Briefly, Bobbie's research focuses on the movements and daily energy requirements of bobcats (Lynx rufus) in a deep snow environment in northwestern Montana; field data will be used to model bobcat movements, energy balance, and home range dynamics to better inform bobcat management and elucidate potential interaction with the federally threatened lynx in Montana. With hair samples, skin biopsies, and body measurements of resident animals in her study site, including animal without radio collars (such as MUNK), she can better assess the population with identified individuals. Collecting this data includes beginning with an anesthetized cat; I held him down while the drug finally kicked in. We use heated pads to maintain body temperature, as the anesthetic lowers body temperature. Eye drops keep eyes lubricated since blinking is stopped under the drug's influence. MUNK was weighed, measured in length, girth, height, etc, and after we took a skin biopsy of the ear, a metal ID tag was placed in his ear. How long this remains in place remains up to the animal's rambunctiousness, but it enables us to identify him should we catch him again (surprise, we caught him again yesterday in the same trap!). While this cat is an absolute terror, a formidable predator of solid muscle with dangerous teeth and lightning quick claws, he is absolutely one of the most beautiful cats I have ever seen. The dense undercoat of the bobcat, overlaid with fine, long hairs provide perfect insulation for this animal in the harsh environment. Everyone on the field crew is easily mesmerized with the luxury of the coat, and I relished the moments with him in my lap as I stroked his fur and marveled over the size of his paws (as large as the palm of my hand). Careful to avoid putting my face near his (the cats are stoned out of their minds, but still mildly aware), I got some funny pics with the guy:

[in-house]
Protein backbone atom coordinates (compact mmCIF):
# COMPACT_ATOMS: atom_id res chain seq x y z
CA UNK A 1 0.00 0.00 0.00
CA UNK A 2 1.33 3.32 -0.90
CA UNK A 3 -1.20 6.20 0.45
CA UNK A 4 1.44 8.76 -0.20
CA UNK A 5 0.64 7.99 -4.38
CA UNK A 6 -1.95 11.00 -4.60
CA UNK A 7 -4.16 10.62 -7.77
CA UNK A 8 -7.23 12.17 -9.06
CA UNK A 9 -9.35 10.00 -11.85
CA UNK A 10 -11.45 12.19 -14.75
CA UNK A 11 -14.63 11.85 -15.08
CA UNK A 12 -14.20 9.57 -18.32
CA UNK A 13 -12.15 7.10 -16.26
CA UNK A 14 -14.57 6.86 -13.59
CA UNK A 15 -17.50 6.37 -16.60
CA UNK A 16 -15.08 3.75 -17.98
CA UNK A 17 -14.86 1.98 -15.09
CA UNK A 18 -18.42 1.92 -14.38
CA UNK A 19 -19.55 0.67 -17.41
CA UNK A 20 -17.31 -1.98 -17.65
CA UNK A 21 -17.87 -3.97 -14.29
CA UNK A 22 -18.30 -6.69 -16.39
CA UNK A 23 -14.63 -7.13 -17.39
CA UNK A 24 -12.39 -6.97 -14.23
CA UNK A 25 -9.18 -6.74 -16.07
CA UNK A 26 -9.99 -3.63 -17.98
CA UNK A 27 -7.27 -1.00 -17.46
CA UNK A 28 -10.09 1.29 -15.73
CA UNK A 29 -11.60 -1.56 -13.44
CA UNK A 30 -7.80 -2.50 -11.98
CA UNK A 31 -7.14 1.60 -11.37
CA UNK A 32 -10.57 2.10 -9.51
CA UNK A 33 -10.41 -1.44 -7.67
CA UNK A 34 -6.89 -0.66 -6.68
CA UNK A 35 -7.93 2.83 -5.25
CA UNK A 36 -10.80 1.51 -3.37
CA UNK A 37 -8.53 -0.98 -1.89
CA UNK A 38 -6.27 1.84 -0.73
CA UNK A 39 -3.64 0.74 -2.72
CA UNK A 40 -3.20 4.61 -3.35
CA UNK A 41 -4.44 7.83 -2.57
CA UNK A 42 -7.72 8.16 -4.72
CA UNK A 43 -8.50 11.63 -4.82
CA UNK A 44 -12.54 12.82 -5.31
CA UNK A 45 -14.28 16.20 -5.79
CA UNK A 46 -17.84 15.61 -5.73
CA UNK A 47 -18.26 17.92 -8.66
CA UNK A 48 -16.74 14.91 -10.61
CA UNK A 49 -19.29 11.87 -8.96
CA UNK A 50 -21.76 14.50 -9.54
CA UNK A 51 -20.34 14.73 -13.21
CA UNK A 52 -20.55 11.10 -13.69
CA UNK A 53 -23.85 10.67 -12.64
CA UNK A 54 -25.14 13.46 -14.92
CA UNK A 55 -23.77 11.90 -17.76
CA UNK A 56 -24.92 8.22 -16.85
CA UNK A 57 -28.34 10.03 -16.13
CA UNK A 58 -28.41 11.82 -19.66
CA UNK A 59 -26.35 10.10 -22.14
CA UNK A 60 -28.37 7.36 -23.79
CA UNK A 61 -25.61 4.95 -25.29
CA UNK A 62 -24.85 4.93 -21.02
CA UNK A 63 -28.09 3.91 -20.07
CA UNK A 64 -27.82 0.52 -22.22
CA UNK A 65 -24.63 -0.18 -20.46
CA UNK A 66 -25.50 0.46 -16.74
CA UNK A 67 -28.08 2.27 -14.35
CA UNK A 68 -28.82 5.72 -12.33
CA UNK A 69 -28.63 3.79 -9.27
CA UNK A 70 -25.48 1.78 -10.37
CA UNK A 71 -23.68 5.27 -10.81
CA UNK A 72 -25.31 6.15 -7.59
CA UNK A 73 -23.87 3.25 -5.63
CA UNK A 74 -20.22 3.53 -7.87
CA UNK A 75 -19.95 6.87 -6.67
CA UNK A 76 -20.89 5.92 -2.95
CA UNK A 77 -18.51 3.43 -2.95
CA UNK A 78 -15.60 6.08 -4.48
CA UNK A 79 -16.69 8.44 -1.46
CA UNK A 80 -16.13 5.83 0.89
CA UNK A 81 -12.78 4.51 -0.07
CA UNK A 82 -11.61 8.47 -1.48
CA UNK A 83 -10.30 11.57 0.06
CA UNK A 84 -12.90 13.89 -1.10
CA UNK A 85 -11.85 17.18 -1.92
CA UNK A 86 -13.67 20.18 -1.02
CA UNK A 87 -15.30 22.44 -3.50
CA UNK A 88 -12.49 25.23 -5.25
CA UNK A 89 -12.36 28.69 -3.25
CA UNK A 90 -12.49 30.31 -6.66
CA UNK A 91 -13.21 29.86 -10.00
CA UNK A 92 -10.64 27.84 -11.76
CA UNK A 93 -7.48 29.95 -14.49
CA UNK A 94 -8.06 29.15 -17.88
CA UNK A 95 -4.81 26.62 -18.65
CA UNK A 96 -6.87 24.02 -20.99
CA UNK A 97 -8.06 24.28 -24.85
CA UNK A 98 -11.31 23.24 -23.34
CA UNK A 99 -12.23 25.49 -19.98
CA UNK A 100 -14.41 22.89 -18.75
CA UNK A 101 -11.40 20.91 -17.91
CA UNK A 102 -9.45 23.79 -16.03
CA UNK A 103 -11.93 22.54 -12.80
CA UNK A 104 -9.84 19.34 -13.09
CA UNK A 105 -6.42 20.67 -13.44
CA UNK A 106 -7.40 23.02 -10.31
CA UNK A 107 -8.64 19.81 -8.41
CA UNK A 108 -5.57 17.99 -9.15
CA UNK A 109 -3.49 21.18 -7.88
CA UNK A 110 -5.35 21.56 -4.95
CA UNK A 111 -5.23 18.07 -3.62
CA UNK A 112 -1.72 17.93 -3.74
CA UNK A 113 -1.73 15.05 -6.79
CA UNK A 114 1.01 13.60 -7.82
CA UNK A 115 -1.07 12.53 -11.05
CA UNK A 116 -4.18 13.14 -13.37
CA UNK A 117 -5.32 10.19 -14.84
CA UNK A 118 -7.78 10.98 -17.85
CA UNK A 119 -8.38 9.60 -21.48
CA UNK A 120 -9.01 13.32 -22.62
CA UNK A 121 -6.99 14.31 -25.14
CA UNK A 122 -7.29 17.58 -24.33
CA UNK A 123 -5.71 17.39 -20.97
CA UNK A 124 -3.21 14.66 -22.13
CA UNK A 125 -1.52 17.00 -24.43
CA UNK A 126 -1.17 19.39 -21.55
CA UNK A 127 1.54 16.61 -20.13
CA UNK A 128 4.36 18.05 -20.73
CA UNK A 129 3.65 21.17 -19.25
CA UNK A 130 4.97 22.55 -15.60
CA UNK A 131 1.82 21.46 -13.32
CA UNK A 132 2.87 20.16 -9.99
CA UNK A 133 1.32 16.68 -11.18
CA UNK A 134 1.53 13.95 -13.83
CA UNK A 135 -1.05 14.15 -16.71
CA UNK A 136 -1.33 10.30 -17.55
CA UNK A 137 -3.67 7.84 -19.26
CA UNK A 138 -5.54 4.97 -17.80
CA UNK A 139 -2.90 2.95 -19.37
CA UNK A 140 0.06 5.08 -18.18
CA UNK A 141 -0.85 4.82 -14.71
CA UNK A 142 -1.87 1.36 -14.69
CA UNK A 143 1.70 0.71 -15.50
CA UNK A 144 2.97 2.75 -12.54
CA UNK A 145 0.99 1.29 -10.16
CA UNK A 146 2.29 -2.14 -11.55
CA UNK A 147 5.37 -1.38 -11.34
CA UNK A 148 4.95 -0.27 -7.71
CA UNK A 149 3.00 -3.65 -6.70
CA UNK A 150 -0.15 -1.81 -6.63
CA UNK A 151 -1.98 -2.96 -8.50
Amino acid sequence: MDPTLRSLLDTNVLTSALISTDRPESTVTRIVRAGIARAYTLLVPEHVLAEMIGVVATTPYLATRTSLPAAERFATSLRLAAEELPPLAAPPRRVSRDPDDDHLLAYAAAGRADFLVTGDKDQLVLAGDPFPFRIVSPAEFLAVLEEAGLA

MUNK, or M7, aka 007, not looking at the camera
Passing an anesthetized 007 to Mark.